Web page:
Monday, June 25, 2012

The Venue: Marquis Theatre Returns 'Evita' to Broadway

The new marquee for the Marquis Theatre along 46th Street which lead
to the street level box office and escalators to the auditorium on the
third floor.
The original marquee which remains along Broadway.
(above photos: TheHopefulTraveler)
The Marquis Theatre is the youngest of the official Broadway theatres having one of the best locations in the theatre district with one of the most comfortable auditoriums. Opened in 1986 as part of the massive Marriott Marquis hotel, the theatre was included in the hotel design as a concession for the destruction of five theatres that occupied the site: the original Helen Hayes, Morosco, Bijou, Astor and the Gaiety.

The theatre boasts some of the most state-of-the-art backstage facilities and the simple and sleek auditorium holds seats for over 1,600 patrons on two levels. The venue is home to mainly big budget musicals.

Despite being located on Broadway, the theatre’s marquee along Times Square is dwarfed by the billboards above it. Formerly the box office and theatre entrance faced Broadway and were designed in such an unremarkable way that patrons could not find either or walked by them.

A new box office and grander marquee was constructed along the 46th Street side of the Marriott Marquis hotel a couple of years ago. At this point a pedestrian breezeway runs under the hotel and connects to 45th Street. This breezeway now serves as the main entryway from street level to the theatre which is on the hotel’s third level and accessed by two sets of escalators in the ground floor lobby.
(story continued below)

Productions at the Marquis uses the pedestrian breezeway for advertising.
The breezeway runs beneath the Marriott Marquis and connects
45th and 46th Streets mid-block.
The entrance to the Marquis on the Mariott Marquis hotel's third level.
(above photos: TheHopefulTraveler)
Though glass walls outline the true lobby of the Marquis, the entire floor space on the hotel’s third level feels like an extension of the lobby and provides one of the largest spaces for a theatre crowd to congregate before show or at intermission without having to leave the building. Within this lobby, patrons can witness 12 glass elevators as they rise through the hotel’s 45-story atrium. Across from the theatre entrance at opposite corners are the restrooms on two levels.

The theater lobby itself boasts two grand circular stairways and matching curving accessible walkways that bookend a central wide stairway where at the bottom is the theatre bar flanked by the two entrances into the auditorium giving the feel of a cruise ship atrium. Above the bar are posters of some of the productions to have played the venue.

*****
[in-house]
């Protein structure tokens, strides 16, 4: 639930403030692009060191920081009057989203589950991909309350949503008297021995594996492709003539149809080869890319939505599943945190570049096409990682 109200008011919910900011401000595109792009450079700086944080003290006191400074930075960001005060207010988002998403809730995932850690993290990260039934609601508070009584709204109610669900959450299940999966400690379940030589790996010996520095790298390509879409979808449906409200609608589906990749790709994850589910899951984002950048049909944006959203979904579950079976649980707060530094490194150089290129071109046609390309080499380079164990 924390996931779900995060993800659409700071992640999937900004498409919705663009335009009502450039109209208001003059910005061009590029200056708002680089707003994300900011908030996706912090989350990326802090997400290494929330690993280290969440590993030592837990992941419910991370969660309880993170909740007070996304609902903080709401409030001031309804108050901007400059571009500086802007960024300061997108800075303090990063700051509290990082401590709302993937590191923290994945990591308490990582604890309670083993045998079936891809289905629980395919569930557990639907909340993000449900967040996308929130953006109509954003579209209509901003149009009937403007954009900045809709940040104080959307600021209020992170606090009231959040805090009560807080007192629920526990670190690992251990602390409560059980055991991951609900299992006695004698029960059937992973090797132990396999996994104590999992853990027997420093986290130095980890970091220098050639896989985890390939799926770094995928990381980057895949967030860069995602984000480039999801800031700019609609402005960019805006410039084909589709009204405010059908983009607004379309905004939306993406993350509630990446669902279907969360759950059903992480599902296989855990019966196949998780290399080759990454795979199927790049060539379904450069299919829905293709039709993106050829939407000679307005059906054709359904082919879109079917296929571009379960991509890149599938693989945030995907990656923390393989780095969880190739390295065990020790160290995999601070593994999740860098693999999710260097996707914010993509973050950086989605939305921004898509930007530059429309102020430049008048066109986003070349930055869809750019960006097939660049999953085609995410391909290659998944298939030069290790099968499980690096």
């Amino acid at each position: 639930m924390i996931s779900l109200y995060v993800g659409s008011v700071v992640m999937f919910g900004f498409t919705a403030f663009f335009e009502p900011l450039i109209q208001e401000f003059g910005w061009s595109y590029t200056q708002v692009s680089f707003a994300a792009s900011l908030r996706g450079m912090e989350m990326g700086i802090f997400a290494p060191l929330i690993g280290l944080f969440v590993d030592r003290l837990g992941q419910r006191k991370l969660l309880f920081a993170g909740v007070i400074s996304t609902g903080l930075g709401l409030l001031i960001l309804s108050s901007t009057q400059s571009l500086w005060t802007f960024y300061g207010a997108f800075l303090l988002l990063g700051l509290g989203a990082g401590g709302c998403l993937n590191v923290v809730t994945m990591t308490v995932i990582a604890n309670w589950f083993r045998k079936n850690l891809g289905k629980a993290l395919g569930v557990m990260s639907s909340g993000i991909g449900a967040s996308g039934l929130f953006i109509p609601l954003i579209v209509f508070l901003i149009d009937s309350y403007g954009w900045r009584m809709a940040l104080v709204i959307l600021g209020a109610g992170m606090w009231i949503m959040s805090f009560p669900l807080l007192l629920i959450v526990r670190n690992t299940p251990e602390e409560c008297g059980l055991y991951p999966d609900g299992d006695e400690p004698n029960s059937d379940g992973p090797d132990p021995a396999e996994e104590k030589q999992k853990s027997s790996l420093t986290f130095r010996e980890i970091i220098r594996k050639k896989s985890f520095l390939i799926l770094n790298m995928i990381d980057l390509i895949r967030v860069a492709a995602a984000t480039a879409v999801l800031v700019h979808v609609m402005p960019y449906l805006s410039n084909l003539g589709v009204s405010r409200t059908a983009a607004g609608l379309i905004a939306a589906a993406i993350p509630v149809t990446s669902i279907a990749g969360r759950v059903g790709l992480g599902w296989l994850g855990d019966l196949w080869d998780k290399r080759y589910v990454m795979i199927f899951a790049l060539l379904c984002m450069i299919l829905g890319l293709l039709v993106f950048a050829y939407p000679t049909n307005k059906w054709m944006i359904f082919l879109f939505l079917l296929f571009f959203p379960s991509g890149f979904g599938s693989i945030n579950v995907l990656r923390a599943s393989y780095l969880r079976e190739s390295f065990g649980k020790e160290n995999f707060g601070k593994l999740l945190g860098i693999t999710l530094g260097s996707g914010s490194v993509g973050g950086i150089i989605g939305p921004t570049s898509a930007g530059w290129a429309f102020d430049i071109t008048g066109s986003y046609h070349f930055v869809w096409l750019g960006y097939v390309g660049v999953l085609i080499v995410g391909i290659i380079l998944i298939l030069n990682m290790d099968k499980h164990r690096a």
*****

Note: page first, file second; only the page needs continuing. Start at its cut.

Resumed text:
The seating layout on both levels is comprised of a center, left and right section accessed by two center aisles and two side aisles. Avoid seats at the extreme sides which can have limited views of the stage. Click HERE for seating chart.

The Marquis is currently home to the first revival of Andrew Lloyd Webber’s ‘Evita’ (2012) on Broadway. Previous productions include the ‘9 To 5’ (2009) musical stage adaptation of the hit Dolly Parton film; ‘The Drowsy Chaperone’ (2006); Lloyd Webber’s ‘The Woman in White’ (2005); revival of ‘Annie Get You Gun’ (1999) starring Bernadette Peter; ‘Victor/Victoria’ (1995) starring Julie Andrews; and revival of ‘Damn Yankees’ (1994). The longest running tenant is ‘Me and My Girl’ (1986) which was the first show to open at the Marquis. That production opened on August 1986 and closed in December 1989 for a run of 1,420 performances.

In contrast the Marquis has also been home to some notable bombs in Broadway history: 'Nick & Nora' (1991) a musical based on "The Thin Man" characters which lasted for nine performances; 'Shogun, The Musical' (1990) based on James Clavell's sprawling novel closed after 72 performances; and Paul Simon's first foray in scoring a musical called 'The Capeman' (1998) which starred Marc Anthony that played only 68 performances.

One of two circular stairways leading to the mezzanine level.
A wide central staircase fronts the theatre bar above which is a display
of productions to have played the Marquis.
One of two sets of doors into the orchestra level of the auditorium.
One of the curving stairways viewed from the mezzanine lobby.
The theatre rests on the Marriott Marquis hotel's third level. From
this view is scene the two theatre's orchestra and mezzanine entrance/exit.
The sprawling third level serves as an extension of the Marquis theatre
lobby providing extra space to lounge before show or at intermission
without having to step outside. At right is the elevator core where twelve
glass elevators whisk hotel guests through the 45-story atrium.
Two sets of escalators whisk patrons from the hotel's ground lobby to
the theatre level.
In fron are the escalators accessed that lead to the theatre level.
Behind the wall of advertising is the current theatre box office.
(above photos: TheHopefulTraveler)
The Marquis Theatre stage and the 'Evita' set during a lighting master
class conducted at the venue.
(photo: Live Design)
The interior of the Marquis box office.
(photo: JRM Construction Management)
Marquis Theatre auditorium.
(photo: BroadwayWorld)


Tracey Wallace said...

Great article on the Marquis, well written and good pics. We saw Evita there when we went to the U.S last year. I'm piecing together a travel journal of our trip and there were a few "memory holes" that your blog helped me to "recover"

Thank you
Tracey from Queensland, Australia.

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